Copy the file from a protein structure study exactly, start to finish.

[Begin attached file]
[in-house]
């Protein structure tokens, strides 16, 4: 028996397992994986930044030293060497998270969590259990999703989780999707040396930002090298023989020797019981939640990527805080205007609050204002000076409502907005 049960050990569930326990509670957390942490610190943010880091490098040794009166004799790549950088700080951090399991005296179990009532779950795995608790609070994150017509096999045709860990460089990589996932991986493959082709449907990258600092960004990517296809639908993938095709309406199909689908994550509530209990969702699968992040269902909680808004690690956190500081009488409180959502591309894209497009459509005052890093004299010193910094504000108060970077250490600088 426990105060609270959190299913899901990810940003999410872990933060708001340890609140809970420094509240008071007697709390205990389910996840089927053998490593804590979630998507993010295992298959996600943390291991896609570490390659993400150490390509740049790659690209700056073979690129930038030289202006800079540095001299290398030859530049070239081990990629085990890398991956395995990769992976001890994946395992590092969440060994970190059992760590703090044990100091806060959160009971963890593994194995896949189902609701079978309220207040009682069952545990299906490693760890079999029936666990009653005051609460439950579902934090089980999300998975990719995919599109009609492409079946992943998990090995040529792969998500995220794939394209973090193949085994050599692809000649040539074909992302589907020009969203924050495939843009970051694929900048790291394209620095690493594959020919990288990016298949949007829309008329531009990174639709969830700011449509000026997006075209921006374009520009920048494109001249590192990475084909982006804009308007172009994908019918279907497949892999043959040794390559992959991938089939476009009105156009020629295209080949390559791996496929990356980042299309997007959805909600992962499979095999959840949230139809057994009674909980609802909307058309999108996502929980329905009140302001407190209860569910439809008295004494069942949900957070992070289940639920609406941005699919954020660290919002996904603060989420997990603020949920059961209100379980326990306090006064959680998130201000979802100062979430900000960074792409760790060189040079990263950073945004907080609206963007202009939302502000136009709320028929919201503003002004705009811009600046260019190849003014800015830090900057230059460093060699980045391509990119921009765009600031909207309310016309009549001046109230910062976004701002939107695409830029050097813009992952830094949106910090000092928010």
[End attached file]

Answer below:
[in-house]
């Protein structure tokens, strides 16, 4: 028996397992994986930044030293060497998270969590259990999703989780999707040396930002090298023989020797019981939640990527805080205007609050204002000076409502907005 049960050990569930326990509670957390942490610190943010880091490098040794009166004799790549950088700080951090399991005296179990009532779950795995608790609070994150017509096999045709860990460089990589996932991986493959082709449907990258600092960004990517296809639908993938095709309406199909689908994550509530209990969702699968992040269902909680808004690690956190500081009488409180959502591309894209497009459509005052890093004299010193910094504000108060970077250490600088 426990105060609270959190299913899901990810940003999410872990933060708001340890609140809970420094509240008071007697709390205990389910996840089927053998490593804590979630998507993010295992298959996600943390291991896609570490390659993400150490390509740049790659690209700056073979690129930038030289202006800079540095001299290398030859530049070239081990990629085990890398991956395995990769992976001890994946395992590092969440060994970190059992760590703090044990100091806060959160009971963890593994194995896949189902609701079978309220207040009682069952545990299906490693760890079999029936666990009653005051609460439950579902934090089980999300998975990719995919599109009609492409079946992943998990090995040529792969998500995220794939394209973090193949085994050599692809000649040539074909992302589907020009969203924050495939843009970051694929900048790291394209620095690493594959020919990288990016298949949007829309008329531009990174639709969830700011449509000026997006075209921006374009520009920048494109001249590192990475084909982006804009308007172009994908019918279907497949892999043959040794390559992959991938089939476009009105156009020629295209080949390559791996496929990356980042299309997007959805909600992962499979095999959840949230139809057994009674909980609802909307058309999108996502929980329905009140302001407190209860569910439809008295004494069942949900957070992070289940639920609406941005699919954020660290919002996904603060989420997990603020949920059961209100379980326990306090006064959680998130201000979802100062979430900000960074792409760790060189040079990263950073945004907080609206963007202009939302502000136009709320028929919201503003002004705009811009600046260019190849003014800015830090900057230059460093060699980045391509990119921009765009600031909207309310016309009549001046109230910062976004701002939107695409830029050097813009992952830094949106910090000092928010």